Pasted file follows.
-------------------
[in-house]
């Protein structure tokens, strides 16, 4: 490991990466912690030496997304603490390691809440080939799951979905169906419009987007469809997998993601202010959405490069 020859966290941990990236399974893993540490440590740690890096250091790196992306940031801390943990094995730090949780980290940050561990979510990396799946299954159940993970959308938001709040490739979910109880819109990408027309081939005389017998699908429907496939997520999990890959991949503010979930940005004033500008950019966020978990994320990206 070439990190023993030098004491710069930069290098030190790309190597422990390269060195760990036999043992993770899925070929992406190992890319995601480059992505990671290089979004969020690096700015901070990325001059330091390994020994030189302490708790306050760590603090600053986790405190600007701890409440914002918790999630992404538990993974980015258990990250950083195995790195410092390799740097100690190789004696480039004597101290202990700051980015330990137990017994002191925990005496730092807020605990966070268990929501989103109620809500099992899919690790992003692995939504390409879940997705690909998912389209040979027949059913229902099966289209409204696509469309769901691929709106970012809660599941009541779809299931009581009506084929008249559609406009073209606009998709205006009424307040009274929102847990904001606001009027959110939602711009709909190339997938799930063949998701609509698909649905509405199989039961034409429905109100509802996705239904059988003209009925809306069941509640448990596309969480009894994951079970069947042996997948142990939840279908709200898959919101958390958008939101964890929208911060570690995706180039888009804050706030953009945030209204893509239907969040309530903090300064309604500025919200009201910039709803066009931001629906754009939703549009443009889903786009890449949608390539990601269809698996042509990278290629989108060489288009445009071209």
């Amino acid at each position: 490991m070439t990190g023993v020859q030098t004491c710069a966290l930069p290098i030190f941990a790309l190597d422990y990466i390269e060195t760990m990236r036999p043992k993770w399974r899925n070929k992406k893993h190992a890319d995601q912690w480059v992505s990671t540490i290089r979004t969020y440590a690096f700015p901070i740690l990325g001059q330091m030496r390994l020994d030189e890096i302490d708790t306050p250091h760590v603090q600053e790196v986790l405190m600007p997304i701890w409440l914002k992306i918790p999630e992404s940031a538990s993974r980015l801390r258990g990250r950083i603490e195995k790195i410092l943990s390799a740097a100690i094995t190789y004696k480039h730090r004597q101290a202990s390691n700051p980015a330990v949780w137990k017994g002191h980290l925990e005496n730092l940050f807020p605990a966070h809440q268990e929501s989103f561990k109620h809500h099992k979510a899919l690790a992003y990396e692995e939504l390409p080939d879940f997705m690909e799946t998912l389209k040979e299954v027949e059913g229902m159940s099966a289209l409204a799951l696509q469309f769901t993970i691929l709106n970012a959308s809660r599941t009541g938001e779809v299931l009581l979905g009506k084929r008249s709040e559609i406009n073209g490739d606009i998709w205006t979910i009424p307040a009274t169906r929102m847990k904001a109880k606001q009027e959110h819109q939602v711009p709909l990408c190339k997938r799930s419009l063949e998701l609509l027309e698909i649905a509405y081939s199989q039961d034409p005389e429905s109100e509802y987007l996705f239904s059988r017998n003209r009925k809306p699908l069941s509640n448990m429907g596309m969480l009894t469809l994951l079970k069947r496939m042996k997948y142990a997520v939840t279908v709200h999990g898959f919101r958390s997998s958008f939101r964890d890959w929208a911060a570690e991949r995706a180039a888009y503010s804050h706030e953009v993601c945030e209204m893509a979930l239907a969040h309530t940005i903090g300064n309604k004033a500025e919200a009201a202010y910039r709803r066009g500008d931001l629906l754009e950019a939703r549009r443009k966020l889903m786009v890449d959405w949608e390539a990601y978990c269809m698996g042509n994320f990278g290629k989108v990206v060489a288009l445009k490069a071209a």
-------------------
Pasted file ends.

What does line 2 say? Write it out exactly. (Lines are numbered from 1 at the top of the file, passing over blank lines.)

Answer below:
């Protein structure tokens, strides 16, 4: 490991990466912690030496997304603490390691809440080939799951979905169906419009987007469809997998993601202010959405490069 020859966290941990990236399974893993540490440590740690890096250091790196992306940031801390943990094995730090949780980290940050561990979510990396799946299954159940993970959308938001709040490739979910109880819109990408027309081939005389017998699908429907496939997520999990890959991949503010979930940005004033500008950019966020978990994320990206 070439990190023993030098004491710069930069290098030190790309190597422990390269060195760990036999043992993770899925070929992406190992890319995601480059992505990671290089979004969020690096700015901070990325001059330091390994020994030189302490708790306050760590603090600053986790405190600007701890409440914002918790999630992404538990993974980015258990990250950083195995790195410092390799740097100690190789004696480039004597101290202990700051980015330990137990017994002191925990005496730092807020605990966070268990929501989103109620809500099992899919690790992003692995939504390409879940997705690909998912389209040979027949059913229902099966289209409204696509469309769901691929709106970012809660599941009541779809299931009581009506084929008249559609406009073209606009998709205006009424307040009274929102847990904001606001009027959110939602711009709909190339997938799930063949998701609509698909649905509405199989039961034409429905109100509802996705239904059988003209009925809306069941509640448990596309969480009894994951079970069947042996997948142990939840279908709200898959919101958390958008939101964890929208911060570690995706180039888009804050706030953009945030209204893509239907969040309530903090300064309604500025919200009201910039709803066009931001629906754009939703549009443009889903786009890449949608390539990601269809698996042509990278290629989108060489288009445009071209």